Local Restaurant Owner Shares Her Story of Perseverance, Announces New Location

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Yupha McGonagill, owner of Song Phi Nong in Houma, spoke at the August Businesswomen’s Alliance luncheon about her experiences leading her to entrepreneurship.


She was born in Thailand and raised by her grandparents where she said she helped care for her family’s water buffaloes who helped pull the plow in their rice fields. She and her brother came to the United States to join her family when she was eight years old. She said it was “an adventure” because they didn’t speak English and grew up without running water or electricity. She praised her experience of hosting in the community and said the teachers were amazing. She remembered that her mother was growing vegetables in the garden because the area did not have the necessary produce for their Thai cuisine. She remembered when the Thai population started to grow in the area where people exchanged and shared the food needed to prepare traditional Thai cuisine. His brother eventually returned to Thailand, realizing the United States was not for him.

Fast forward to her early 30s, where she said she was at a crossroads. She had years of general management experience at a local retail store, but she wanted to find her niche. The restaurant was an idea that came from a relative who had a restaurant in New Orleans. She said she was a dropout with no savings and borrowed from her parents and her 401K just to survive. She said she was literally floundering in a quarter-life crisis. She said she decided to invest in herself and took the risk: “I knew it was very clear that you didn’t own a restaurant; the restaurant is yours. She said that with financial help from her mother, advice from TEDA and advice from Synergy Bank, she started planning. They found the current location for rent, and Song Phi Nong was born.

McGonagill said each day was a challenge as the area was familiar with Chinese food, but not Thai food. She said she questioned herself for the first two years. She said she started with two cooks in the kitchen helping her along with three waiters. Meanwhile, her husband already had his job, so she was alone during the days and constantly wondering how she was going to get by. What helped her was a book she read that described a J business model, where the business starts at the top, where the J begins. J, but ultimately, it would take a repeat that represents the curve of J.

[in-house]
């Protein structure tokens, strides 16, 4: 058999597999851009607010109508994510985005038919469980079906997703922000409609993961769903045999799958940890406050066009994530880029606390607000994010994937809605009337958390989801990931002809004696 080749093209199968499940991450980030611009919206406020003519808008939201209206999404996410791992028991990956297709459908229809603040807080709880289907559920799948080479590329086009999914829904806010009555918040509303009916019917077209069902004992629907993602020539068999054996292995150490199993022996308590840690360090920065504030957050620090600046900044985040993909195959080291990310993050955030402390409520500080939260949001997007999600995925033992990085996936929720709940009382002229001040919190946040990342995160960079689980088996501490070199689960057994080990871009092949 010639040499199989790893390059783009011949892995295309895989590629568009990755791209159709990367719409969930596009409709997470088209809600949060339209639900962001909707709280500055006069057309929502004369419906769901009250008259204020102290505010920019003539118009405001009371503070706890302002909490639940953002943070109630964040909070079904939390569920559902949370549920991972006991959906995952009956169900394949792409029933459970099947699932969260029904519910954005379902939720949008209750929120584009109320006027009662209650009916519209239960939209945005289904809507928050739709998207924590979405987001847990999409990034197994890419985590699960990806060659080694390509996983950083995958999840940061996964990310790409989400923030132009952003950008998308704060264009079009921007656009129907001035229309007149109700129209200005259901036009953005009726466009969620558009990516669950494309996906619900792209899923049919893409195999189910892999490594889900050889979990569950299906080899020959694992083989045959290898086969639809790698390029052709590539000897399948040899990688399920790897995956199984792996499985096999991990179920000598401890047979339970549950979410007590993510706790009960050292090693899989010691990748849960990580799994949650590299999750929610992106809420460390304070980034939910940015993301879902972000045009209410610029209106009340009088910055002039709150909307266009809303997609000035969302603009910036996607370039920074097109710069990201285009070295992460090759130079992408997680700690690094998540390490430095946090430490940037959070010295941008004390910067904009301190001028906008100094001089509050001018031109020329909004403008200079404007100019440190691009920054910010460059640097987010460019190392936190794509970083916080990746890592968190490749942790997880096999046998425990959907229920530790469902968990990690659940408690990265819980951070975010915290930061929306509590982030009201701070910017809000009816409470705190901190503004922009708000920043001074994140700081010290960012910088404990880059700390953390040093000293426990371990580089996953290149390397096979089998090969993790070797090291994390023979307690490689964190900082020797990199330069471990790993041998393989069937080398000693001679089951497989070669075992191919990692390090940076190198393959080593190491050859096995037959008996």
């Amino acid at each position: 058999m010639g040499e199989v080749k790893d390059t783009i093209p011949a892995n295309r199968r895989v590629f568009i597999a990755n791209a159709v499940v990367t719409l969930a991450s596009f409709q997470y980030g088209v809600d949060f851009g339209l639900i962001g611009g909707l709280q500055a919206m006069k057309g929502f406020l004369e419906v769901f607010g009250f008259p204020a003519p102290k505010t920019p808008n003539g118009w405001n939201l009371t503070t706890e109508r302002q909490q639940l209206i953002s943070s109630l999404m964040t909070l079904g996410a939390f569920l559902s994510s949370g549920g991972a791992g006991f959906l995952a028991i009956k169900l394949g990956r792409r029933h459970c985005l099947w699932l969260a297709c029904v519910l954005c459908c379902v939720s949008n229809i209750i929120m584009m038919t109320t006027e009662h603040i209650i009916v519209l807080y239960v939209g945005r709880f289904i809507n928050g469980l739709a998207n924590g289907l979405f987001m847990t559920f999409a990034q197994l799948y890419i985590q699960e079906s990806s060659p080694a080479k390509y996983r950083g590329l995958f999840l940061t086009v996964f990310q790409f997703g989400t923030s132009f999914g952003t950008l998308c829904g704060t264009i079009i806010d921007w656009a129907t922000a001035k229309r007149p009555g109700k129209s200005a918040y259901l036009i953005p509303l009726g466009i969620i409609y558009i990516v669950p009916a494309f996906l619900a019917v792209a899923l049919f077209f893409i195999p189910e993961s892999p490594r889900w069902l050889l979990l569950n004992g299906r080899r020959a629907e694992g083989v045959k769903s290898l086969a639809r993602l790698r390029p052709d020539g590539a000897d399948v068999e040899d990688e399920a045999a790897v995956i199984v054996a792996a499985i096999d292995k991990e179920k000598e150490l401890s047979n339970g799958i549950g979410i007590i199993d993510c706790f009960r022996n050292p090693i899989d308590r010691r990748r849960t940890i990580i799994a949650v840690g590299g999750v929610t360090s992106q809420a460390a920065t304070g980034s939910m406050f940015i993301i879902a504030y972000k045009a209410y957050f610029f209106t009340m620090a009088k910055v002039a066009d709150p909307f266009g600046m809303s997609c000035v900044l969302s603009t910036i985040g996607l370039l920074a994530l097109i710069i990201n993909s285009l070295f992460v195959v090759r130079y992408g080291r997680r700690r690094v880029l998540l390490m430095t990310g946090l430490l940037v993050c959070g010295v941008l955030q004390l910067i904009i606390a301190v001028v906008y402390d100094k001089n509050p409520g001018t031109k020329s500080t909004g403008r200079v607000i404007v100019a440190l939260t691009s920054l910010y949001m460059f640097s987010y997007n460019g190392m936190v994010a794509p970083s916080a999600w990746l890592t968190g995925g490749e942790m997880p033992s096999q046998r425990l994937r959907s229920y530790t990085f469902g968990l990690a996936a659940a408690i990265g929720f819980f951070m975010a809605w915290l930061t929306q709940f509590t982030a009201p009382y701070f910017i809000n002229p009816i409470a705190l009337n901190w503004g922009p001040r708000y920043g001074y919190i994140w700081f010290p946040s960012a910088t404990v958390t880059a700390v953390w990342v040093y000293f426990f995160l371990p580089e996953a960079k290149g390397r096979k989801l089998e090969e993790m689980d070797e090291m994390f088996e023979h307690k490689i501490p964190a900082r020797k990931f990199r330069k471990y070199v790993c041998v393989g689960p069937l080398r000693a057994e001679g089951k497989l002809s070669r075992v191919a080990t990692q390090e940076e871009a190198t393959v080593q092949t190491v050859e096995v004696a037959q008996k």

McGonagill said she learned three things from the J business model: having a good product, having the right people around you who will help you be successful and grow with more continuous growth. She said she had never received different treatment because she was Asian American, but received it because she is a female business owner. She has experience where a salesperson would come over to talk about a sale and ask to speak to her husband for him, but she laughed and said, “I tell them I make all the decisions anyway, so you can talk to me. “

McGonagill also bragged about retaining her staff and the importance of supporting staff and providing them with opportunities for growth. She said her staff, on average, were with them six years per person. Retention is important to her, “if you treat people well,” she said, “they will believe in you, trust you and continue to help you grow.”

McGonagill also spoke about her experience through the COVID pandemic. She said, unfortunately, due to the fact that she was a small business and couldn’t afford the proper benefits for her employees, she knew she had to do something to help them get through the lockdown. March 17. She was grateful to TEDA with other resources that enabled her to support her staff during difficult times. “We have a single mother who does not have the support of others to raise her child, she did not have any allowances, so we were able to help her continue to take care of her child”, a- she declared.


She also announced that the restaurant will move to a new location that will allow outdoor space and grow herbs. The new location will be at 719 Corporate Drive and will allow them to continue to grow their business. She said, “We will continue to grow and be better people. We hope to offer something different to the community.

Featured photo by Tyler Duplantis




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